Homelessness in the UK
The latest data from the government Department for Levelling Up, Housing and Communities reveals that in March 2022 an estimated 1,806 people were sleeping rough on a single night. When compared to the same period from the year before, the number had increased by 19%.
Homelessness is caused by a number of factors that are different for each person. There are structural factors within society that contribute to homelessness for certain groups. These include poverty, inequality, housing supply and unemployment. In many cases, these factors may interlink with personal problems such as poor physical and mental health, alcohol and drug abuse, criminality, forcing people into homelessness.
Self Storage and Homelessness
The self storage industry has the potential to help with the problem of homelessness in the UK. Storage units have always operated as a replacement for the home space, where belongings that cannot be kept at home can be stored. In fact, the first recognised self storage business began with the aim of helping immigrants moving to America by temporarily storing their belongings while they found a new home.
The connection between self storage and homelessness appears simple. Renting a storage unit in a big city is much cheaper than renting a room. Modern units also come with a number of features that make them suitable for living in. Units often have temperature control and Wifi. On top of this, store yards tend to have excellent security features, such as guards, gates and CCTV. Staying over in a unit may seem like a safer option than staying on the street.
Despite all this, it is illegal to live in a storage unit, and for good reason. Storage units are not made for living in. Storage units are often closed off spaces with now windows. This means that they have no natural light or ventilation. Living without these things can cause depression, psychological problems and even death. People also need a constant water supply and sanitary facilities and these are not found in storage yards. If a person is considering moving into a storage unit, they are probably desperate. However, this is a very dangerous thing to consider.
How Self Storage Can Help
While storage yards cannot provide shelter to the homeless, they can still help. One of the biggest problems of sleeping rough is that you have to carry your belongings with you everywhere.
Personal belongings and valuable items must be packed down and taken to shelters, public bathrooms and even job interviews. This problem can result in the damage of the belongings, as well as the inability to get a job, which in turn keeps the person within a cycle of unemployment resulting in homelessness.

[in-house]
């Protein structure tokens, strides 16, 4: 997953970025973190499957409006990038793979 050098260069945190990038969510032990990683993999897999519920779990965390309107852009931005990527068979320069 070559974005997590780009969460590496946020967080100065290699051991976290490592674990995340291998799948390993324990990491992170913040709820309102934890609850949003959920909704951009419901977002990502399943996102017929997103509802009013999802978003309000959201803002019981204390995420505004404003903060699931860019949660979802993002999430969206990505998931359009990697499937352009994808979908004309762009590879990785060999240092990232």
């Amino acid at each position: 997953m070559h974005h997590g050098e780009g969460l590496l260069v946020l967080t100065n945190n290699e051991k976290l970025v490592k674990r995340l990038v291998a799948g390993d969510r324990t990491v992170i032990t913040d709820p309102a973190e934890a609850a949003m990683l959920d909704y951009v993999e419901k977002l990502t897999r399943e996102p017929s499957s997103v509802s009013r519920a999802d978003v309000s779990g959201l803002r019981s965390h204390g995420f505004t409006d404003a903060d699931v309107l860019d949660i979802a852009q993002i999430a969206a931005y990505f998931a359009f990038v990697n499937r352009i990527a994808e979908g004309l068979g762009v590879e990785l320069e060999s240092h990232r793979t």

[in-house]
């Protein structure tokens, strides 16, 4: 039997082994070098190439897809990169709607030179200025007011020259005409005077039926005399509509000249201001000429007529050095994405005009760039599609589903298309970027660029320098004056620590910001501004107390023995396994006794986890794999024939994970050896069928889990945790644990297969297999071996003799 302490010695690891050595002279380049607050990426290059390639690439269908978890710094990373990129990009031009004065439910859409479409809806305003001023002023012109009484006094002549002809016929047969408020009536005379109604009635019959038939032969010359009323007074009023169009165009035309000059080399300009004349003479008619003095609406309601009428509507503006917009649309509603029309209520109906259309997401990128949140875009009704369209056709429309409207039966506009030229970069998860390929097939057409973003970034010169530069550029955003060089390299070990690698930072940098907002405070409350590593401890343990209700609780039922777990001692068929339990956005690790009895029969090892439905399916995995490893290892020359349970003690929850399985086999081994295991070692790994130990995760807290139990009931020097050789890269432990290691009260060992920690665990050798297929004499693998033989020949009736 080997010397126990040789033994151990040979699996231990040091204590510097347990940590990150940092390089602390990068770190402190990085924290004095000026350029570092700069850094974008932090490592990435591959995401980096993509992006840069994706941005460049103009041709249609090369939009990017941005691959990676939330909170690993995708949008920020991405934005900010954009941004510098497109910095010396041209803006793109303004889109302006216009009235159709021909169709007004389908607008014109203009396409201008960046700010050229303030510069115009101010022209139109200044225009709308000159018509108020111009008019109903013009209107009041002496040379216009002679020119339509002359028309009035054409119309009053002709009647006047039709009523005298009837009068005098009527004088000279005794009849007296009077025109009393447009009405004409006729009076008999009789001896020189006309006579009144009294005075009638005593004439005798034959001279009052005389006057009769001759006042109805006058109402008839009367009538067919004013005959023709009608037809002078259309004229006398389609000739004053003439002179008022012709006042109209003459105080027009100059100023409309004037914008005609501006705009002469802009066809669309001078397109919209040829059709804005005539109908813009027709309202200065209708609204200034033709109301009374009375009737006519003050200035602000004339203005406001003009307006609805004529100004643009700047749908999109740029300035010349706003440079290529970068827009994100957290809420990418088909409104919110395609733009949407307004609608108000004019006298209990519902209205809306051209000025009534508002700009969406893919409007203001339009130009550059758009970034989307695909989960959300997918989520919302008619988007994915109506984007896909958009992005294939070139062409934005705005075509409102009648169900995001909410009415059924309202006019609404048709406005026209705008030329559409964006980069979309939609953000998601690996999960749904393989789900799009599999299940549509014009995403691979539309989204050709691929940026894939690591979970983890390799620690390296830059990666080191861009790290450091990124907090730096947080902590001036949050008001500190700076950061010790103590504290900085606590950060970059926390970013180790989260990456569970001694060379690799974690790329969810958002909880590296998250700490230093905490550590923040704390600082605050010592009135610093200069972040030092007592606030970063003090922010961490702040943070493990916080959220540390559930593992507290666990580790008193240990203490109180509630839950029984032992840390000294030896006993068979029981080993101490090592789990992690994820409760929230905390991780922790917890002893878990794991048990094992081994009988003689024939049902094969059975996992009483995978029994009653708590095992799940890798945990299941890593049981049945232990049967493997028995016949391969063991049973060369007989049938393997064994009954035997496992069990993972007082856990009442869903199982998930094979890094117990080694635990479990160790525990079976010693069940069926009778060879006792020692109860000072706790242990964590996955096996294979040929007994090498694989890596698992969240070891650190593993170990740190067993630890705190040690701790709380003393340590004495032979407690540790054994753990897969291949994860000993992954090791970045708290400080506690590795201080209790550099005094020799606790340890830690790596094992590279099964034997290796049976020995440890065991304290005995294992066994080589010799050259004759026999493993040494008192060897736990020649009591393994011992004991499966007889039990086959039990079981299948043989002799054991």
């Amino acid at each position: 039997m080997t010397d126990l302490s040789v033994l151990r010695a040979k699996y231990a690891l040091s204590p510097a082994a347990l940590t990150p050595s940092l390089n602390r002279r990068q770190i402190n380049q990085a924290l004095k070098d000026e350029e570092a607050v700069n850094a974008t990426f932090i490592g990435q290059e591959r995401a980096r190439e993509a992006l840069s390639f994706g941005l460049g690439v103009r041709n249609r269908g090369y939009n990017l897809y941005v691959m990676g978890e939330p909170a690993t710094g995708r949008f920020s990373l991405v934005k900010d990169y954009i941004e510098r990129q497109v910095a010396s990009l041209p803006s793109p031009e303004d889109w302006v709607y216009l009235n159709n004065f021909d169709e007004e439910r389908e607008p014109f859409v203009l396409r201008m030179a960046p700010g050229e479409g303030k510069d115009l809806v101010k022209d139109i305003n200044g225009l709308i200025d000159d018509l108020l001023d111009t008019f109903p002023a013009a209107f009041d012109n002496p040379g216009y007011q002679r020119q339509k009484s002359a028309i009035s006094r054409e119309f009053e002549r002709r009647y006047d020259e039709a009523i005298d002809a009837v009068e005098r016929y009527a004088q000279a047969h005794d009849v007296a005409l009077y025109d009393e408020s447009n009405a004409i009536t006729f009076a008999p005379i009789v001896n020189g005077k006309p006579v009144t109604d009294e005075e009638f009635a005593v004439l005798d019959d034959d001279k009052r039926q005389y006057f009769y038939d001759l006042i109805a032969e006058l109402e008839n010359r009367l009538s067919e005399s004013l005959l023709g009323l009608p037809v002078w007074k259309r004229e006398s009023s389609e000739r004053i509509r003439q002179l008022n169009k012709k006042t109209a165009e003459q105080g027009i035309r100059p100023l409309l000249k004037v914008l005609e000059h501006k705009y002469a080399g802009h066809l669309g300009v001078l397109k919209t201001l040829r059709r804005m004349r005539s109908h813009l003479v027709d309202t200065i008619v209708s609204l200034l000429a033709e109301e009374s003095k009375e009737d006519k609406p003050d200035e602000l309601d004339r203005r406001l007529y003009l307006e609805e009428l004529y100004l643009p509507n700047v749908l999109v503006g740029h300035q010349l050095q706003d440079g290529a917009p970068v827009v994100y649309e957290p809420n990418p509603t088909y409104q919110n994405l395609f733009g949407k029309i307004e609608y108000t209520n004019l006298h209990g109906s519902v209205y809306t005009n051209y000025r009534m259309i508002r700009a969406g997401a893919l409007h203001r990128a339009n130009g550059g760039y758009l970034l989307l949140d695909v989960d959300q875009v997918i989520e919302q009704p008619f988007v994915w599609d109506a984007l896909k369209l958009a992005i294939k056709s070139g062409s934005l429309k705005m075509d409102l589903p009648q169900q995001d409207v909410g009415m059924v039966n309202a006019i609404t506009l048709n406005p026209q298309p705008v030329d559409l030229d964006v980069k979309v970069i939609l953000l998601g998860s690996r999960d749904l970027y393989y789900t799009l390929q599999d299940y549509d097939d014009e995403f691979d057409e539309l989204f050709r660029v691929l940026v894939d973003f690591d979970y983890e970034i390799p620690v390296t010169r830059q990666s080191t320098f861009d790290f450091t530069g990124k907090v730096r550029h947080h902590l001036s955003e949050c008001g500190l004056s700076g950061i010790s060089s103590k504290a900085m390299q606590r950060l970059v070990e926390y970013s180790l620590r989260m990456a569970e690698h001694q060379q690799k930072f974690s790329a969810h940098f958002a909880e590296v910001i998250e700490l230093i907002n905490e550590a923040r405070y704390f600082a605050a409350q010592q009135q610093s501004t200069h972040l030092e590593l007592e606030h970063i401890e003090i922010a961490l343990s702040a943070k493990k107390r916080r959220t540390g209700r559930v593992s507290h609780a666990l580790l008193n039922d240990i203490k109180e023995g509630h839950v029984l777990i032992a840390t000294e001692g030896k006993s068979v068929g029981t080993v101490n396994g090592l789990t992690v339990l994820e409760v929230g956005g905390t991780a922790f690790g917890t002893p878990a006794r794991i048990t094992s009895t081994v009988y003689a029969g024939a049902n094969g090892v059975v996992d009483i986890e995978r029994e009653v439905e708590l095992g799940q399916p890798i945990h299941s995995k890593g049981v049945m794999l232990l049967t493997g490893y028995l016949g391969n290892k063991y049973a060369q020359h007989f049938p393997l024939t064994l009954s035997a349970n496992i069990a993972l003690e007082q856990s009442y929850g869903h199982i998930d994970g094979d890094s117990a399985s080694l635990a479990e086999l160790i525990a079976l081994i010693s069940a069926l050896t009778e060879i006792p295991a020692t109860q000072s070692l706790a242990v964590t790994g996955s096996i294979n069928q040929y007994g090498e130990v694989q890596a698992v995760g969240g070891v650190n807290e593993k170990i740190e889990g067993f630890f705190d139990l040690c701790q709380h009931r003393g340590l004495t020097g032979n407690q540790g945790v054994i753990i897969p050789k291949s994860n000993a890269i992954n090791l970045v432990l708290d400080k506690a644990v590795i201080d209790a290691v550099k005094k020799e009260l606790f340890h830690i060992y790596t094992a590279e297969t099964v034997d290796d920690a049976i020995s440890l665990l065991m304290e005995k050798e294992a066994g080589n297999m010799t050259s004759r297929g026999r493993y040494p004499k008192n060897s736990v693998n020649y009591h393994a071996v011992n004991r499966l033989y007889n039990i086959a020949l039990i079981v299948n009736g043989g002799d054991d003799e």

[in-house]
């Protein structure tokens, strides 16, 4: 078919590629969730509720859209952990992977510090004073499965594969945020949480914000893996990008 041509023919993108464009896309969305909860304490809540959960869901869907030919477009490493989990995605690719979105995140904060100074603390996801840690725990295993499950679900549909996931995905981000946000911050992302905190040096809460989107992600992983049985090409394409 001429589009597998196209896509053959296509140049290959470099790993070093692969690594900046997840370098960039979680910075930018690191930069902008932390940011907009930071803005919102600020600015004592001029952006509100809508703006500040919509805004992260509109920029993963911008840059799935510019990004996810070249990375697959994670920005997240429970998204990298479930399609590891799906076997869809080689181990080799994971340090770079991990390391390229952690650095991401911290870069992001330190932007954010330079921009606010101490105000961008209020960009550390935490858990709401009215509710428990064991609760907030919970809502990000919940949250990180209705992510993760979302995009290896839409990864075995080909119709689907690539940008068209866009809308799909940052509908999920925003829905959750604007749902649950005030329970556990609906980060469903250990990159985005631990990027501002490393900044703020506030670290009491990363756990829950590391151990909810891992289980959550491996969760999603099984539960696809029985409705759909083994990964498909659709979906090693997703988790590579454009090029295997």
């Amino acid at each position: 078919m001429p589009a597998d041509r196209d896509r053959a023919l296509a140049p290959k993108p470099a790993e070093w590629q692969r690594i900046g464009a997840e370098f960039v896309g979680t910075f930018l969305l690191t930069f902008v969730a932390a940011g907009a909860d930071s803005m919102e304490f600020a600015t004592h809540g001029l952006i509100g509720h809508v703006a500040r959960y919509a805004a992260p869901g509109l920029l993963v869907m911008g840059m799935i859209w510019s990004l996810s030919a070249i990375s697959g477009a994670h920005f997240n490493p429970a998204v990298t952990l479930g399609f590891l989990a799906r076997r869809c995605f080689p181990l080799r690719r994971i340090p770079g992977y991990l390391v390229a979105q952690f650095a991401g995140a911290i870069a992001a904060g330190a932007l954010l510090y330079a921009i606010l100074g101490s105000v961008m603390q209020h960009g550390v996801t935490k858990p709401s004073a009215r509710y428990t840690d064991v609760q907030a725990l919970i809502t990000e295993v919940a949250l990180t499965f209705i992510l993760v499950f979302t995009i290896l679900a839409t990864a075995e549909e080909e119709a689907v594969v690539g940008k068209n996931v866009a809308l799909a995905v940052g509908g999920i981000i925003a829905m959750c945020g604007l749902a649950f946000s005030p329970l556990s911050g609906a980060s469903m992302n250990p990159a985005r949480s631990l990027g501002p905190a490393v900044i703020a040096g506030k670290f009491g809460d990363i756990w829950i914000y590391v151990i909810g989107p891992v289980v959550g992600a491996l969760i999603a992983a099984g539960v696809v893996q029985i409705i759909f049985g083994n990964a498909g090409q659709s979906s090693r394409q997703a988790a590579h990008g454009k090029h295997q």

Self Storage yards have the potential to help by breaking the cycle. By providing a space to store personal belongings, storage yards can literally carry the load for people who need to focus on things that make their lived more stable. In addition to this, storage yards can provide a safe space for important documents, such as birth certificates and right-to-work documentation. If these items get damaged, they are hard to replace.
Initiatives have already been created to help the homeless in this way. A storage centre specifically set up for providing transitional storage for the homeless was set up in San Diego in 2009. The store yard provides over 350 bins for homeless people, each holding up to 96 gallons. Commercial store yards in the UK need to follow suit to help alleviate the problem of homelessness here.
Self Storage can be transformative for homeless people in the UK. Not only does it free people up to attend medical check-ups, housing appointments and job interviews, it also alleviates some of the psychological effects of homelessness. When moving their belongings in and out of storage each day, people can interact with store yard guards, providing vital human connection to combat loneliness. Stress caused by carrying around important belongings every day is also alleviated.
Support for people sleeping rough in England, March 2022, Gov.UK
Kriston Capps, ‘Can Cities Ease Homelessness With Storage Units?’, Bloomberg UK, 2014